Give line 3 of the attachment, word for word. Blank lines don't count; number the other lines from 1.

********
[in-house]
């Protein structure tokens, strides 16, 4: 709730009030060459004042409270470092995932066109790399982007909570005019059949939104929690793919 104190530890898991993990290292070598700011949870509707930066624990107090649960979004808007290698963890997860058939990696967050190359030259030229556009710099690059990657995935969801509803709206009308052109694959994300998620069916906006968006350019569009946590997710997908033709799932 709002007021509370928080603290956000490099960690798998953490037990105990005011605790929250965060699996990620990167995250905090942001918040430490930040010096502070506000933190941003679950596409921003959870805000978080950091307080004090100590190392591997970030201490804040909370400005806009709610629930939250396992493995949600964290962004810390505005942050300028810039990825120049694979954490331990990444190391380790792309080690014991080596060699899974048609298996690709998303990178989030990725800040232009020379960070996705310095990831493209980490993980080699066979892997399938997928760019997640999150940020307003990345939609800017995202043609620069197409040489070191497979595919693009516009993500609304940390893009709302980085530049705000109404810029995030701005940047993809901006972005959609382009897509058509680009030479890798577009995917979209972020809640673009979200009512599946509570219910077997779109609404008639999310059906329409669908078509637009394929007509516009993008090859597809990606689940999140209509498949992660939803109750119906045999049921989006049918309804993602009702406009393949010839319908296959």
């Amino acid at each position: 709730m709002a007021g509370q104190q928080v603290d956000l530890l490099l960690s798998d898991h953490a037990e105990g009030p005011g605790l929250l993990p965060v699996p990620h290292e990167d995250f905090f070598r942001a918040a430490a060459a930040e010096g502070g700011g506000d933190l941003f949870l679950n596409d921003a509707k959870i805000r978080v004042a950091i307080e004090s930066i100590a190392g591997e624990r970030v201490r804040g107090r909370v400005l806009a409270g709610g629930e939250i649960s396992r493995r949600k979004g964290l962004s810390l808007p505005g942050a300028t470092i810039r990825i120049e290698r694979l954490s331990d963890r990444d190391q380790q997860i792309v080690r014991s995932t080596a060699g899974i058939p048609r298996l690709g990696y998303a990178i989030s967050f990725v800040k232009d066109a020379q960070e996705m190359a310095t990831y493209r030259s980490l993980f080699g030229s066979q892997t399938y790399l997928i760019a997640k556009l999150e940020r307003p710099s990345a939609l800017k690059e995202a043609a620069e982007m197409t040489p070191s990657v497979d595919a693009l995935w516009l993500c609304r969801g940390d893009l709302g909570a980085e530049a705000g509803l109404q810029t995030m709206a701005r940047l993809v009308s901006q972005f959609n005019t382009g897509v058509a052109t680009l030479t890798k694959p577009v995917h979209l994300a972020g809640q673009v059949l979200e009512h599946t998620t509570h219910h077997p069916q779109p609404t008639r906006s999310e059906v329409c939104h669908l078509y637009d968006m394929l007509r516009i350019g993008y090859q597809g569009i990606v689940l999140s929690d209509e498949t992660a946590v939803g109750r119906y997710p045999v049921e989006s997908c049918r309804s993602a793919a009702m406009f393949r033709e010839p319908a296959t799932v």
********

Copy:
């Amino acid at each position: 709730m709002a007021g509370q104190q928080v603290d956000l530890l490099l960690s798998d898991h953490a037990e105990g009030p005011g605790l929250l993990p965060v699996p990620h290292e990167d995250f905090f070598r942001a918040a430490a060459a930040e010096g502070g700011g506000d933190l941003f949870l679950n596409d921003a509707k959870i805000r978080v004042a950091i307080e004090s930066i100590a190392g591997e624990r970030v201490r804040g107090r909370v400005l806009a409270g709610g629930e939250i649960s396992r493995r949600k979004g964290l962004s810390l808007p505005g942050a300028t470092i810039r990825i120049e290698r694979l954490s331990d963890r990444d190391q380790q997860i792309v080690r014991s995932t080596a060699g899974i058939p048609r298996l690709g990696y998303a990178i989030s967050f990725v800040k232009d066109a020379q960070e996705m190359a310095t990831y493209r030259s980490l993980f080699g030229s066979q892997t399938y790399l997928i760019a997640k556009l999150e940020r307003p710099s990345a939609l800017k690059e995202a043609a620069e982007m197409t040489p070191s990657v497979d595919a693009l995935w516009l993500c609304r969801g940390d893009l709302g909570a980085e530049a705000g509803l109404q810029t995030m709206a701005r940047l993809v009308s901006q972005f959609n005019t382009g897509v058509a052109t680009l030479t890798k694959p577009v995917h979209l994300a972020g809640q673009v059949l979200e009512h599946t998620t509570h219910h077997p069916q779109p609404t008639r906006s999310e059906v329409c939104h669908l078509y637009d968006m394929l007509r516009i350019g993008y090859q597809g569009i990606v689940l999140s929690d209509e498949t992660a946590v939803g109750r119906y997710p045999v049921e989006s997908c049918r309804s993602a793919a009702m406009f393949r033709e010839p319908a296959t799932v």